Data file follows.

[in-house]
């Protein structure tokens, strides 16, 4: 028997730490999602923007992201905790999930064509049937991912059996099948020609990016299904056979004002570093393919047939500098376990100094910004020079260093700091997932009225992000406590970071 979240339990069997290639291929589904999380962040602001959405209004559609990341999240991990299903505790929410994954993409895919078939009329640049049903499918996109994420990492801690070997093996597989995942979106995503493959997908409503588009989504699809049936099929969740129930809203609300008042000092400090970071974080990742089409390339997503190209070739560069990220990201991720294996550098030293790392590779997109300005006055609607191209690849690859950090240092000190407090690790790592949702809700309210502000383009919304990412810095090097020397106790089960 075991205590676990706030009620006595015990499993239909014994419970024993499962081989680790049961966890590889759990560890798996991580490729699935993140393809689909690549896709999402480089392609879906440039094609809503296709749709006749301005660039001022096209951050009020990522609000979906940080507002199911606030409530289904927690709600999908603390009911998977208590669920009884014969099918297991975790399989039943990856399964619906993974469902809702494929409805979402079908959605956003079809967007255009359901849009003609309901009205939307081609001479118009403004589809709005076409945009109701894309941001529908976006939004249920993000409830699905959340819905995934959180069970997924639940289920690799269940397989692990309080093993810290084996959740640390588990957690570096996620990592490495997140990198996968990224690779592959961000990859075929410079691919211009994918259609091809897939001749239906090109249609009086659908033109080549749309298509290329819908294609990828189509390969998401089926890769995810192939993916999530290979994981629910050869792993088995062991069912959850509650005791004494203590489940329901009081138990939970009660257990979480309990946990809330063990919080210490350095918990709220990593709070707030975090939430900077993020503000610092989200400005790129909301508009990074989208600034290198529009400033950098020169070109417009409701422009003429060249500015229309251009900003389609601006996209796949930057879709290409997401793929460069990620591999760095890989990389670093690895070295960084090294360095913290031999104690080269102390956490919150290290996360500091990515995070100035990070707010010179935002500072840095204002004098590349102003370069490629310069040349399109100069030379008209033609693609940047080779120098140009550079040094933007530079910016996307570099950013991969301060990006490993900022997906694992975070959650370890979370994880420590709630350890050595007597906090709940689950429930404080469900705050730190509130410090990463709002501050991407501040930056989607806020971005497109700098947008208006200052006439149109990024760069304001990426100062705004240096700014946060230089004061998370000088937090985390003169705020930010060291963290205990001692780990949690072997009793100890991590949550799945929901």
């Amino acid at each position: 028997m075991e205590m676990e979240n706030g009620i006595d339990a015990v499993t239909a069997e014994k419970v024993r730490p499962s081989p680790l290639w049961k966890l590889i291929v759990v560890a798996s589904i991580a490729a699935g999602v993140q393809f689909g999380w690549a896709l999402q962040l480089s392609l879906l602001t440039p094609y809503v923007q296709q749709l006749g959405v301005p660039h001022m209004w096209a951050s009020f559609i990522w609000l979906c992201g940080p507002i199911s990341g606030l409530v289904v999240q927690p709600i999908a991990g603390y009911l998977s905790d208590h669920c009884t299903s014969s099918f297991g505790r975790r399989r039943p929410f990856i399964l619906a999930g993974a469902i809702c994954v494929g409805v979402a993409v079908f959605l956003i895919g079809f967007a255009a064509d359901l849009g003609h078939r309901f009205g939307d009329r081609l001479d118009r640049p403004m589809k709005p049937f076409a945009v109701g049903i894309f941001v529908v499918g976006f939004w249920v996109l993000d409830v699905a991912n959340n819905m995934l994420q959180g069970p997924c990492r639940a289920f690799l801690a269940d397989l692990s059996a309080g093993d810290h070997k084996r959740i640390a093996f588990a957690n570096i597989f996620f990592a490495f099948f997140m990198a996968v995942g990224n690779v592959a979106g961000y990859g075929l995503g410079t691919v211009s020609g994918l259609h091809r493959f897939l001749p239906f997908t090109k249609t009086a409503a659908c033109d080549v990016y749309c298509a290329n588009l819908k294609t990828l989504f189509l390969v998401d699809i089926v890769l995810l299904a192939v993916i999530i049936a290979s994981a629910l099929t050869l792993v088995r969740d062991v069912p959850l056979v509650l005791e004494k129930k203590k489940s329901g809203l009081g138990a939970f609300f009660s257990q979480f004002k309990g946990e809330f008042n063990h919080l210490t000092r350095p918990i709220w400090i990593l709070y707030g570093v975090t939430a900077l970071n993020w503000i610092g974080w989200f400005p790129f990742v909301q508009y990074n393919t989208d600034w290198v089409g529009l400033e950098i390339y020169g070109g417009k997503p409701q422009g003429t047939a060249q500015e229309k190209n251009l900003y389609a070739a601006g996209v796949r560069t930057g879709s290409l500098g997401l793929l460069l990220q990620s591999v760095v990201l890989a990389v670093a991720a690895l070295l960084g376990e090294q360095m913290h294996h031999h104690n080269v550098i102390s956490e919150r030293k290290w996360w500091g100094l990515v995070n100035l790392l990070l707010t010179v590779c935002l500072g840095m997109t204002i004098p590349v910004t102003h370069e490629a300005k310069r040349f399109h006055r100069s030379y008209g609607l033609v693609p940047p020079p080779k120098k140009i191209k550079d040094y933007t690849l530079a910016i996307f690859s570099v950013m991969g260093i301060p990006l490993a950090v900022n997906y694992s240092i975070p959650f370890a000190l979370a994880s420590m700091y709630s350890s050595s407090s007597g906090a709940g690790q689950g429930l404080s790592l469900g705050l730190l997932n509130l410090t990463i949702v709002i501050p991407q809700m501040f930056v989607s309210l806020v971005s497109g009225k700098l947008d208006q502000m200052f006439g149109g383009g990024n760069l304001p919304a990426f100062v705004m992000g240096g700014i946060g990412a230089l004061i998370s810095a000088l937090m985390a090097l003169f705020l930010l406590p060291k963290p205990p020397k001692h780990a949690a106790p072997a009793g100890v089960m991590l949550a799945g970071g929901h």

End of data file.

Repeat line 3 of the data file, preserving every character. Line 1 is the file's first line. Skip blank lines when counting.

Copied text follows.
């Amino acid at each position: 028997m075991e205590m676990e979240n706030g009620i006595d339990a015990v499993t239909a069997e014994k419970v024993r730490p499962s081989p680790l290639w049961k966890l590889i291929v759990v560890a798996s589904i991580a490729a699935g999602v993140q393809f689909g999380w690549a896709l999402q962040l480089s392609l879906l602001t440039p094609y809503v923007q296709q749709l006749g959405v301005p660039h001022m209004w096209a951050s009020f559609i990522w609000l979906c992201g940080p507002i199911s990341g606030l409530v289904v999240q927690p709600i999908a991990g603390y009911l998977s905790d208590h669920c009884t299903s014969s099918f297991g505790r975790r399989r039943p929410f990856i399964l619906a999930g993974a469902i809702c994954v494929g409805v979402a993409v079908f959605l956003i895919g079809f967007a255009a064509d359901l849009g003609h078939r309901f009205g939307d009329r081609l001479d118009r640049p403004m589809k709005p049937f076409a945009v109701g049903i894309f941001v529908v499918g976006f939004w249920v996109l993000d409830v699905a991912n959340n819905m995934l994420q959180g069970p997924c990492r639940a289920f690799l801690a269940d397989l692990s059996a309080g093993d810290h070997k084996r959740i640390a093996f588990a957690n570096i597989f996620f990592a490495f099948f997140m990198a996968v995942g990224n690779v592959a979106g961000y990859g075929l995503g410079t691919v211009s020609g994918l259609h091809r493959f897939l001749p239906f997908t090109k249609t009086a409503a659908c033109d080549v990016y749309c298509a290329n588009l819908k294609t990828l989504f189509l390969v998401d699809i089926v890769l995810l299904a192939v993916i999530i049936a290979s994981a629910l099929t050869l792993v088995r969740d062991v069912p959850l056979v509650l005791e004494k129930k203590k489940s329901g809203l009081g138990a939970f609300f009660s257990q979480f004002k309990g946990e809330f008042n063990h919080l210490t000092r350095p918990i709220w400090i990593l709070y707030g570093v975090t939430a900077l970071n993020w503000i610092g974080w989200f400005p790129f990742v909301q508009y990074n393919t989208d600034w290198v089409g529009l400033e950098i390339y020169g070109g417009k997503p409701q422009g003429t047939a060249q500015e229309k190209n251009l900003y389609a070739a601006g996209v796949r560069t930057g879709s290409l500098g997401l793929l460069l990220q990620s591999v760095v990201l890989a990389v670093a991720a690895l070295l960084g376990e090294q360095m913290h294996h031999h104690n080269v550098i102390s956490e919150r030293k290290w996360w500091g100094l990515v995070n100035l790392l990070l707010t010179v590779c935002l500072g840095m997109t204002i004098p590349v910004t102003h370069e490629a300005k310069r040349f399109h006055r100069s030379y008209g609607l033609v693609p940047p020079p080779k120098k140009i191209k550079d040094y933007t690849l530079a910016i996307f690859s570099v950013m991969g260093i301060p990006l490993a950090v900022n997906y694992s240092i975070p959650f370890a000190l979370a994880s420590m700091y709630s350890s050595s407090s007597g906090a709940g690790q689950g429930l404080s790592l469900g705050l730190l997932n509130l410090t990463i949702v709002i501050p991407q809700m501040f930056v989607s309210l806020v971005s497109g009225k700098l947008d208006q502000m200052f006439g149109g383009g990024n760069l304001p919304a990426f100062v705004m992000g240096g700014i946060g990412a230089l004061i998370s810095a000088l937090m985390a090097l003169f705020l930010l406590p060291k963290p205990p020397k001692h780990a949690a106790p072997a009793g100890v089960m991590l949550a799945g970071g929901h």